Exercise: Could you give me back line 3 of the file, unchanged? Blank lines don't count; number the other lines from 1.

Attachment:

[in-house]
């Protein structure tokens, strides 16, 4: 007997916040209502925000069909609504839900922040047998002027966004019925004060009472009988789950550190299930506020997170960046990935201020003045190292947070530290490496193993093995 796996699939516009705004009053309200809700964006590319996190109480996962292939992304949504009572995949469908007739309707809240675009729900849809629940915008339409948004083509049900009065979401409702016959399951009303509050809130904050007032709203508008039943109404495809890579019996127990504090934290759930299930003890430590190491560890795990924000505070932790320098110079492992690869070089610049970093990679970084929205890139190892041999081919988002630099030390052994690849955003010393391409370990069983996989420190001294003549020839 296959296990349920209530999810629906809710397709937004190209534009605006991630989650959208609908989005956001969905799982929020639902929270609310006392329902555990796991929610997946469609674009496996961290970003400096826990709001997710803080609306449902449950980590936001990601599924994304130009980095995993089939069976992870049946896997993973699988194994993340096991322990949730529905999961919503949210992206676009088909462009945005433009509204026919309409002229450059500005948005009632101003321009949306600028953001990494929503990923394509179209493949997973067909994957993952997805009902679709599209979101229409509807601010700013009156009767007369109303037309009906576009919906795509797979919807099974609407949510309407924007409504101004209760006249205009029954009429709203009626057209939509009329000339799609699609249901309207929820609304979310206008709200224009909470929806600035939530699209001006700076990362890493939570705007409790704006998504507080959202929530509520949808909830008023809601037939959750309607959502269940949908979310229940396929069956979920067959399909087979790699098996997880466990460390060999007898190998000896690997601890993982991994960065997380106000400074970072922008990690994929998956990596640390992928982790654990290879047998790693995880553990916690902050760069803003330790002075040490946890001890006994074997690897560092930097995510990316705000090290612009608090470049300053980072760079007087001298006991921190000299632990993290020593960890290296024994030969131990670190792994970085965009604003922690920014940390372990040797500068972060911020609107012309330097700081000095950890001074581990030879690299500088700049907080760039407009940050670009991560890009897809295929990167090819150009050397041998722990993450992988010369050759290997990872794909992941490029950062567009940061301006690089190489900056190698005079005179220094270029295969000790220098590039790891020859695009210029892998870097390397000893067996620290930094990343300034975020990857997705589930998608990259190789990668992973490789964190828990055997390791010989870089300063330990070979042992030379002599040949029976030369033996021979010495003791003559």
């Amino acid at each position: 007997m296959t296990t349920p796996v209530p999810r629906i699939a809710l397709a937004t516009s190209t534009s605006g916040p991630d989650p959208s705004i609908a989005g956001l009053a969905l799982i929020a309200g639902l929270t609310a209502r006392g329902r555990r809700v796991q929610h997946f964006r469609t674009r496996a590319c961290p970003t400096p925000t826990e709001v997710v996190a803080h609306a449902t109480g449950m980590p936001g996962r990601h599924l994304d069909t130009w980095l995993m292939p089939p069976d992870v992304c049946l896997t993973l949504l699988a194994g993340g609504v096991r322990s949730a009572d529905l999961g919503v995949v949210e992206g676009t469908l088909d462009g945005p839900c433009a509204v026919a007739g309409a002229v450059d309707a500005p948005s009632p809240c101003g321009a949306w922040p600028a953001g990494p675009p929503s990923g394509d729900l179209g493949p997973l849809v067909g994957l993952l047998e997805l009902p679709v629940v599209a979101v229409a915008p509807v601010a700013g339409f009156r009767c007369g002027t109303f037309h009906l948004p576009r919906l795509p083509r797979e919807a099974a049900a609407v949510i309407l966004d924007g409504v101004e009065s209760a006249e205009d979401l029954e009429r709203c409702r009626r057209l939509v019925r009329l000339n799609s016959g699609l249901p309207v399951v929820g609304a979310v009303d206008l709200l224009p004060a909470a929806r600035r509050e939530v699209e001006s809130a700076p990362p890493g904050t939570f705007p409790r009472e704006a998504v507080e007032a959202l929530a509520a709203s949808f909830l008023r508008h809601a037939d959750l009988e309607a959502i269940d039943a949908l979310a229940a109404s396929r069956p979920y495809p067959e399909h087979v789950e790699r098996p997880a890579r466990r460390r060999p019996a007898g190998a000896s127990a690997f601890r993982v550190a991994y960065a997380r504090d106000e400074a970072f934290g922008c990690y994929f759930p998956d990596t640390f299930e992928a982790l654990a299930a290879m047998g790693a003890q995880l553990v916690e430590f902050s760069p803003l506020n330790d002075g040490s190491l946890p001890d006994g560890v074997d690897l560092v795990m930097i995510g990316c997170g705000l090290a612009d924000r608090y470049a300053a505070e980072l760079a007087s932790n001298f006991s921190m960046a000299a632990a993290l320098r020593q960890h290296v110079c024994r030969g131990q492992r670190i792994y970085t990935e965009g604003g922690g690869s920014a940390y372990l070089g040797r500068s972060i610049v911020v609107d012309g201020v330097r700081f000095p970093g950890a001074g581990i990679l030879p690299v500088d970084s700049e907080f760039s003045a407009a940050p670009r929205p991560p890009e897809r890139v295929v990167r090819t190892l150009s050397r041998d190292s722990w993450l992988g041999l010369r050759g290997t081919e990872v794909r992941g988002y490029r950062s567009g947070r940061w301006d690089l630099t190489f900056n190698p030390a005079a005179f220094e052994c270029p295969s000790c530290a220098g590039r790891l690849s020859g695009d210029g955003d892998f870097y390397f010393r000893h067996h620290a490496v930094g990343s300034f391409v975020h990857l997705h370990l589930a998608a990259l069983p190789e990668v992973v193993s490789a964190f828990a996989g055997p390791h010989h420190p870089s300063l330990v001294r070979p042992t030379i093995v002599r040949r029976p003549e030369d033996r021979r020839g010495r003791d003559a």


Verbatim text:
């Amino acid at each position: 007997m296959t296990t349920p796996v209530p999810r629906i699939a809710l397709a937004t516009s190209t534009s605006g916040p991630d989650p959208s705004i609908a989005g956001l009053a969905l799982i929020a309200g639902l929270t609310a209502r006392g329902r555990r809700v796991q929610h997946f964006r469609t674009r496996a590319c961290p970003t400096p925000t826990e709001v997710v996190a803080h609306a449902t109480g449950m980590p936001g996962r990601h599924l994304d069909t130009w980095l995993m292939p089939p069976d992870v992304c049946l896997t993973l949504l699988a194994g993340g609504v096991r322990s949730a009572d529905l999961g919503v995949v949210e992206g676009t469908l088909d462009g945005p839900c433009a509204v026919a007739g309409a002229v450059d309707a500005p948005s009632p809240c101003g321009a949306w922040p600028a953001g990494p675009p929503s990923g394509d729900l179209g493949p997973l849809v067909g994957l993952l047998e997805l009902p679709v629940v599209a979101v229409a915008p509807v601010a700013g339409f009156r009767c007369g002027t109303f037309h009906l948004p576009r919906l795509p083509r797979e919807a099974a049900a609407v949510i309407l966004d924007g409504v101004e009065s209760a006249e205009d979401l029954e009429r709203c409702r009626r057209l939509v019925r009329l000339n799609s016959g699609l249901p309207v399951v929820g609304a979310v009303d206008l709200l224009p004060a909470a929806r600035r509050e939530v699209e001006s809130a700076p990362p890493g904050t939570f705007p409790r009472e704006a998504v507080e007032a959202l929530a509520a709203s949808f909830l008023r508008h809601a037939d959750l009988e309607a959502i269940d039943a949908l979310a229940a109404s396929r069956p979920y495809p067959e399909h087979v789950e790699r098996p997880a890579r466990r460390r060999p019996a007898g190998a000896s127990a690997f601890r993982v550190a991994y960065a997380r504090d106000e400074a970072f934290g922008c990690y994929f759930p998956d990596t640390f299930e992928a982790l654990a299930a290879m047998g790693a003890q995880l553990v916690e430590f902050s760069p803003l506020n330790d002075g040490s190491l946890p001890d006994g560890v074997d690897l560092v795990m930097i995510g990316c997170g705000l090290a612009d924000r608090y470049a300053a505070e980072l760079a007087s932790n001298f006991s921190m960046a000299a632990a993290l320098r020593q960890h290296v110079c024994r030969g131990q492992r670190i792994y970085t990935e965009g604003g922690g690869s920014a940390y372990l070089g040797r500068s972060i610049v911020v609107d012309g201020v330097r700081f000095p970093g950890a001074g581990i990679l030879p690299v500088d970084s700049e907080f760039s003045a407009a940050p670009r929205p991560p890009e897809r890139v295929v990167r090819t190892l150009s050397r041998d190292s722990w993450l992988g041999l010369r050759g290997t081919e990872v794909r992941g988002y490029r950062s567009g947070r940061w301006d690089l630099t190489f900056n190698p030390a005079a005179f220094e052994c270029p295969s000790c530290a220098g590039r790891l690849s020859g695009d210029g955003d892998f870097y390397f010393r000893h067996h620290a490496v930094g990343s300034f391409v975020h990857l997705h370990l589930a998608a990259l069983p190789e990668v992973v193993s490789a964190f828990a996989g055997p390791h010989h420190p870089s300063l330990v001294r070979p042992t030379i093995v002599r040949r029976p003549e030369d033996r021979r020839g010495r003791d003559a």